Sprint, 4 cable firms set alliance

Deal will let Comcast, others bundle cellular, more electronic services


Comcast Corp. and three other major U.S. cable TV firms said yesterday they will begin marketing cellular-telephone service through Sprint Nextel Corp. early next year, a move analysts say temporarily leapfrogs phone company rivals such as Verizon Communications Inc. in the battle to sell bundled services to consumers.

"The battle lines are drawn," said Raul Martynek, chief executive officer of Eureka/InfoHighway, a New York-based provider of telecom services for businesses.

Joining Comcast in the deal with Sprint are Time Warner Cable, Cox Communications and Advance/Newhouse Communications, which currently reach 41 million households. For the first time, the cable giants will be able to offer consumers a package deal that includes cell phone service as well as cable, high-speed Internet access and phone service for the home.

The alliance expects to offer consumers exclusive content as well as a range of new products and services. For example, subscribers will be able use their cell phones to program a home video recorder from a remote location. That service will be available sometime next year, although the timetable and pricing have yet to be worked out, Sprint and cable-company executives said during a conference call from New York yesterday.

Users also will be able to view programs stored on the digital recorder - or even live programming - on their cell phone screens.

Both cable and telephone companies are rushing to develop discounted bundles of telecom services designed to induce consumers to buy all their telecom services from one vendor. To make that happen, however, the cable firms needed to add wireless to their portfolio.

The largest of the former regional Bell firms - including Verizon and SBC Communications Inc. - have long offered residential and wireless phone service, and in recent years added broadband Internet access. Both are spending billions on fiber-optic networks that will enable them to offer super-fast Internet access, TV and video-on-demand services to go head to head with cable.

But the required franchise agreements must be negotiated town-by-town, or county-by-county, and industry analysts and the companies themselves say it will take time for these services to gain traction.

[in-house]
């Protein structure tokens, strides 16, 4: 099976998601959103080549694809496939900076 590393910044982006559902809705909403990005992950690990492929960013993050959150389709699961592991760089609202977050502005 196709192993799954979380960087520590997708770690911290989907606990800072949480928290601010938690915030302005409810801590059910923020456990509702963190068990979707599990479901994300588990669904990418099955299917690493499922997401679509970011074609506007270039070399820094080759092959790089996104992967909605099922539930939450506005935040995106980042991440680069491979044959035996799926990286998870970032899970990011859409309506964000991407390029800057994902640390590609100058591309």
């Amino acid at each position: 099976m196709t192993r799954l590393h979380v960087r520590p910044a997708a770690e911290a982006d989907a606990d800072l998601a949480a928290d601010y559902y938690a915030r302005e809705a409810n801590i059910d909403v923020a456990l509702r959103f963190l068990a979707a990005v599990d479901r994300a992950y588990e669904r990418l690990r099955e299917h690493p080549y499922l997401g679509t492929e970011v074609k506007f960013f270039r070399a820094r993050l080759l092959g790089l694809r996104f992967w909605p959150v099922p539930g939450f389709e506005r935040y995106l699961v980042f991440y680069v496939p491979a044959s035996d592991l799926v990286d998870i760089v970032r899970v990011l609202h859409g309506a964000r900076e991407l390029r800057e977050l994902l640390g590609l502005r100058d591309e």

That lag time, coupled with yesterday's deal, gives Comcast and its allies a period during which they can pick off phone-company customers - using the discounted bundles as bait, industry experts say.

"It's a big deal," said Jeffrey Kagan, an Atlanta-based telecommunications industry consultant. "It's going to give [the cable companies] a competitive advantage."

The four cable companies will contribute $100 million and Sprint another $100 million to finance the development of new services, marketing and back-office integration, the members said during the conference call.

The alliance should benefit from its broad potential coverage, company executives said. Sprint has nearly 46 million wireless subscribers, and there are 75 million households in the regions served by the cable companies.

Comcast, the nation's No. 1 cable provider, has 21.4 million cable customers, including 1.1 million in Maryland.

Under the deal, Sprint keeps control of its subscribers as well as the revenue they generate, while the cable companies keep the bulk of the money generated by the services they sell. But both groups benefit, since the combination unlocks the potential for new services - and the more services a consumer subscribes to, the less likely he or she is to swap vendors, said Eureka/InfoHighway's Martynek.

Alliance members outlined the potential for new services that combine the utility of the cell phone with the ever-growing collection of content that's accessible over a cable network or the Internet.

Subscribers will be able to retrieve e-mail from cell phones or voice mail from wired and wireless phones seamlessly, said Gary Forsee, Sprint's chief executive. "Our vision is that in the first half of next year to allow a hand-held device to emulate what users see in their homes on the Internet or on their TV screens," he said.

And while this new viewing venue will likely require that new agreements be negotiated with content providers, the potential for added revenues and an increased audience can only mean "this is good for the content people," said Brian Roberts, chairman and CEO of Comcast.

Verizon spokesman Eric Rabe said the company had anticipated an announcement like yesterday's and called the venture more marketing hype than substance. He also said that while the alliance might be adding wireless subscribers, Verizon would be using its FiOS fiber-optic-based network to take away cable customers - a much-higher-margin business.

"When we look at the overall situation, we think that our approach makes the most sense," Rabe said.


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